Andrea Swenson-Hagel of Billings was 10 years old when she was diagnosed with type 1 diabetes in 2005.
Type 1 diabetes is usually diagnosed in children and young adults and was previously known as juvenile diabetes. In type 1 diabetes, the body does not produce insulin. Insulin is a hormone that is needed to convert sugar (glucose), starches and other food into energy needed for daily life.
Only 5 to 10 percent of people with diabetes have this form of the disease. With the help of insulin therapy and other treatments, even young children with Type 1 diabetes can learn to manage their condition. About 1 in every 400 to 600 children and adolescents has type 1 diabetes.
Since 1987, the death rate from diabetes has increased by 45 percent while the death rates due to cancer, heart disease and stroke have declined, according to the American Diabetes Association.
The statistics are grim, but, as you will see, Swenson-Hagel is anything but gloomy. She is a typical teenage girl who enjoys music, movies and a certain movie star.
She is the daughter of Scott Swenson and Debra Hagel. She has an 11-year-old brother, Adam.
Q: What was your reaction when you learned you had diabetes?
A: Since I was 10, I didn't really know what it meant, so I didn't have a big reaction.
Q: What does it mean to have type 1 diabetes?
A: It just means that I have a disease where I have to take care of myself so I don't die. But I can still live a long, happy life just like any other person.
Q: How has having Type 1 diabetes affected your life?
A: It makes some things difficult as a teenager. If I go to a friend's house for a slumber party, I have to pause and test my blood sugar level, but then I get right back to what we were doing. That's no big deal for anybody.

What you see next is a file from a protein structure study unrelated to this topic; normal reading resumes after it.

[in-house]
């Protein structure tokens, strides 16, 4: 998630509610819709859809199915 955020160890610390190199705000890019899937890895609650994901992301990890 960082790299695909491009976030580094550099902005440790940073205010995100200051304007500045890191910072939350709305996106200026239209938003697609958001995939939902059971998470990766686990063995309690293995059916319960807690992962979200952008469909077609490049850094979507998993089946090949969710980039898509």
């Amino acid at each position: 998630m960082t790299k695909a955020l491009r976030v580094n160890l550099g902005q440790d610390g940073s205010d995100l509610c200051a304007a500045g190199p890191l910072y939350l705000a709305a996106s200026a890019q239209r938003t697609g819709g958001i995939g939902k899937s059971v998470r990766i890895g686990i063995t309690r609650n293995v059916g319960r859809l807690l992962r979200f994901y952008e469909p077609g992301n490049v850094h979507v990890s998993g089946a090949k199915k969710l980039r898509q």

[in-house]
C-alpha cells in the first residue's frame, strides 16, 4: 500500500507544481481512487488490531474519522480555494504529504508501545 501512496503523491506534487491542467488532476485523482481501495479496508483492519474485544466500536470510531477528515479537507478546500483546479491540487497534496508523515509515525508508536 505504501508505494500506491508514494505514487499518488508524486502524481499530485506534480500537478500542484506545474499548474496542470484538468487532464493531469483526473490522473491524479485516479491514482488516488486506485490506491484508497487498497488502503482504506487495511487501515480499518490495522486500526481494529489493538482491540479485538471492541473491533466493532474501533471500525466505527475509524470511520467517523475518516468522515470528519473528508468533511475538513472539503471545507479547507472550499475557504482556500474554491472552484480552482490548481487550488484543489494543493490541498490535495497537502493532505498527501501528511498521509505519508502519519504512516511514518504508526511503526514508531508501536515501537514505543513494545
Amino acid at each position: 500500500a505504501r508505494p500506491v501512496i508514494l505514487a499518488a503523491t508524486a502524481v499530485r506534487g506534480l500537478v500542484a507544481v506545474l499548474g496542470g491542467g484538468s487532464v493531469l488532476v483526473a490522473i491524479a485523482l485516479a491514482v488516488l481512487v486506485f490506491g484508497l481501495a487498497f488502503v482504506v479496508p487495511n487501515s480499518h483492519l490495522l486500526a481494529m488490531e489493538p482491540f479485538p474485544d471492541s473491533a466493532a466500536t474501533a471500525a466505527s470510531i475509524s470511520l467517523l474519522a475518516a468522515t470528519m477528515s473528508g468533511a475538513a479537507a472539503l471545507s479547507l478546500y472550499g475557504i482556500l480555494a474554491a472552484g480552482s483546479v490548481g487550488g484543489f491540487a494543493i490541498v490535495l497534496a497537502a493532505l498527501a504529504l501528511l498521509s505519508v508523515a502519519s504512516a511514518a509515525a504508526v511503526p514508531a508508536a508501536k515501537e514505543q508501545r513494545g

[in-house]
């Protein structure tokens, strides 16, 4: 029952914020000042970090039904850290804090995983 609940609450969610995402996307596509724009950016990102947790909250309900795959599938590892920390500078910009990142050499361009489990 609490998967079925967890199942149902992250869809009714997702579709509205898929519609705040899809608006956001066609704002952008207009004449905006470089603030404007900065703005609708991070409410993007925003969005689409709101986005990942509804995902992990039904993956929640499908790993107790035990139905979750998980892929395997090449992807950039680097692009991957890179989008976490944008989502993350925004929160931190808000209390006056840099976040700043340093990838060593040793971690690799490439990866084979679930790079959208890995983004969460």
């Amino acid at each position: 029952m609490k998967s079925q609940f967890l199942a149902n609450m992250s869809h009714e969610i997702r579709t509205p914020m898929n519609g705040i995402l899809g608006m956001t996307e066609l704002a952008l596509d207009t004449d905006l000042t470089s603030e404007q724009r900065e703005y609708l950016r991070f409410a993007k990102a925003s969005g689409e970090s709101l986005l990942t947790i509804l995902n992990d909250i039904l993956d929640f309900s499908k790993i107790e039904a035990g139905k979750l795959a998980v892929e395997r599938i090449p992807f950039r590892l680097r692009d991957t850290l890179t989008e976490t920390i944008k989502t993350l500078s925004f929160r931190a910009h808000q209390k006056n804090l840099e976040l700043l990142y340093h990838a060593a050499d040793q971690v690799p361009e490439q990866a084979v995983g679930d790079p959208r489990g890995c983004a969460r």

Q: What is the most difficult part of having Type I diabetes?
A: Having low blood sugar. You get a funny feeling. It's a feeling you can't really describe. I just don't like it. Like Mom said, I feel unfocused and disoriented.
Q: Is there an upside to having the disease?
A: It's affected me in a good way because I eat healthier. I exercise an hour every day in the gym and on the stair-stepper.
Q: What do you do to control the disease?
A: Diet and exercise. I use a diabetic insulin pump and test my blood sugar eight times a day.
Q: How does the insulin pump work?
A: An insulin pump is a small battery-operated device about the size of a small cell phone. It continuously delivers small amounts of insulin through an infusion line placed under the skin. The infusion set must be changed every few days, which I do myself.
Q: How do insulin pumps work?
A: An insulin pump has a reservoir that is filled with insulin and a microcomputer that allows me to adjust how much insulin is delivered. I can program different amounts of insulin for different times of the day and night. When I eat, I use buttons on the pump to give me more insulin to cover the carbohydrates in the meal.
Q: Will you have the disease the rest of your life?
A: Yes, unless they find a cure in my lifetime.
Q: If you could change one thing about your life, what would it be?
A: I don't think I'd change a thing because I like the way I am.
Q: Favorite food?
A: Grilled cheese sandwich.
Q: Is there any food you can't have?
A: I can have anything I want as long as it's in moderation.
Q: Favorite musician?
A: The David Crowder Band.
Q: Favorite pastime?
A: Hanging out with friends. We go to the movies a lot and have sleepovers.
Q: Favorite actor:
A: Leonardo Dicaprio. I love him.
Q: Celebrity crush:
A: Leonardo Dicaprio.
Q: What is your idea of happiness?
A: You enjoy life. You're happy with what you have. Life doesn't revolve around material things.
Q: Favorite movie:
A: The “Harry Potter” series. “Harry Potter” rules over “Twilight.”
Q: What is your grade-point average?
Q: Favorite subject:
Q: Tomorrow is Thanksgiving. What are you most thankful for?
A: The great friends and family I have in my life.
Q: What will you most likely eat too much of on Thanksgiving?
A: Pumpkin pie
Q: How often do you have to visit your doctor?
A: Every three months.
Q: Who is your doctor?
A: Dr. Fred Gunville at Billings Clinic. He's good. He's very friendly and very social, and he's a diabetic, too. He can really understand and relate to me.
Q: What message do you want to send to other teenagers who have been diagnosed with Type 1 diabetes or just discovered they have it?
A: Just take care of yourself, and you can live a long and happy life just like any other person.
Contact Cindy Uken at firstname.lastname@example.org or 657-1287.